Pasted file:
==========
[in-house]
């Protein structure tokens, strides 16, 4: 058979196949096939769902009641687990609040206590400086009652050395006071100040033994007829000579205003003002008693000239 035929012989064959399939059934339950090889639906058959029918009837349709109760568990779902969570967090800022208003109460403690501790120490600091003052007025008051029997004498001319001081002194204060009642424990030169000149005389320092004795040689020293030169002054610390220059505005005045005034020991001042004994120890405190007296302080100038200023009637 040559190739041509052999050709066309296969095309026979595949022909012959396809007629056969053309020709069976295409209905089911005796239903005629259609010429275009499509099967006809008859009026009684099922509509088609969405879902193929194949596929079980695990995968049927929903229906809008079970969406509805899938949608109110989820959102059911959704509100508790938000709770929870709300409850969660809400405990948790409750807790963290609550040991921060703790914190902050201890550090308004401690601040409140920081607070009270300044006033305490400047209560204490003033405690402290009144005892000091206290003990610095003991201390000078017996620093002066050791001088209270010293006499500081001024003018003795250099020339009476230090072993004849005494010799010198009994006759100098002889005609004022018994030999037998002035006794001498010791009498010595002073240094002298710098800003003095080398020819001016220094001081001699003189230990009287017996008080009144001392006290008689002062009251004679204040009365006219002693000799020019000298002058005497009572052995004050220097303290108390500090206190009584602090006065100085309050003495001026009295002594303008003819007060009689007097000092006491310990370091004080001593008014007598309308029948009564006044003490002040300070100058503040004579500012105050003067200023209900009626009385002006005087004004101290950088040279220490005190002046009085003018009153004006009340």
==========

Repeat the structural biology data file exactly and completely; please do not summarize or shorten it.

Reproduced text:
[in-house]
């Protein structure tokens, strides 16, 4: 058979196949096939769902009641687990609040206590400086009652050395006071100040033994007829000579205003003002008693000239 035929012989064959399939059934339950090889639906058959029918009837349709109760568990779902969570967090800022208003109460403690501790120490600091003052007025008051029997004498001319001081002194204060009642424990030169000149005389320092004795040689020293030169002054610390220059505005005045005034020991001042004994120890405190007296302080100038200023009637 040559190739041509052999050709066309296969095309026979595949022909012959396809007629056969053309020709069976295409209905089911005796239903005629259609010429275009499509099967006809008859009026009684099922509509088609969405879902193929194949596929079980695990995968049927929903229906809008079970969406509805899938949608109110989820959102059911959704509100508790938000709770929870709300409850969660809400405990948790409750807790963290609550040991921060703790914190902050201890550090308004401690601040409140920081607070009270300044006033305490400047209560204490003033405690402290009144005892000091206290003990610095003991201390000078017996620093002066050791001088209270010293006499500081001024003018003795250099020339009476230090072993004849005494010799010198009994006759100098002889005609004022018994030999037998002035006794001498010791009498010595002073240094002298710098800003003095080398020819001016220094001081001699003189230990009287017996008080009144001392006290008689002062009251004679204040009365006219002693000799020019000298002058005497009572052995004050220097303290108390500090206190009584602090006065100085309050003495001026009295002594303008003819007060009689007097000092006491310990370091004080001593008014007598309308029948009564006044003490002040300070100058503040004579500012105050003067200023209900009626009385002006005087004004101290950088040279220490005190002046009085003018009153004006009340």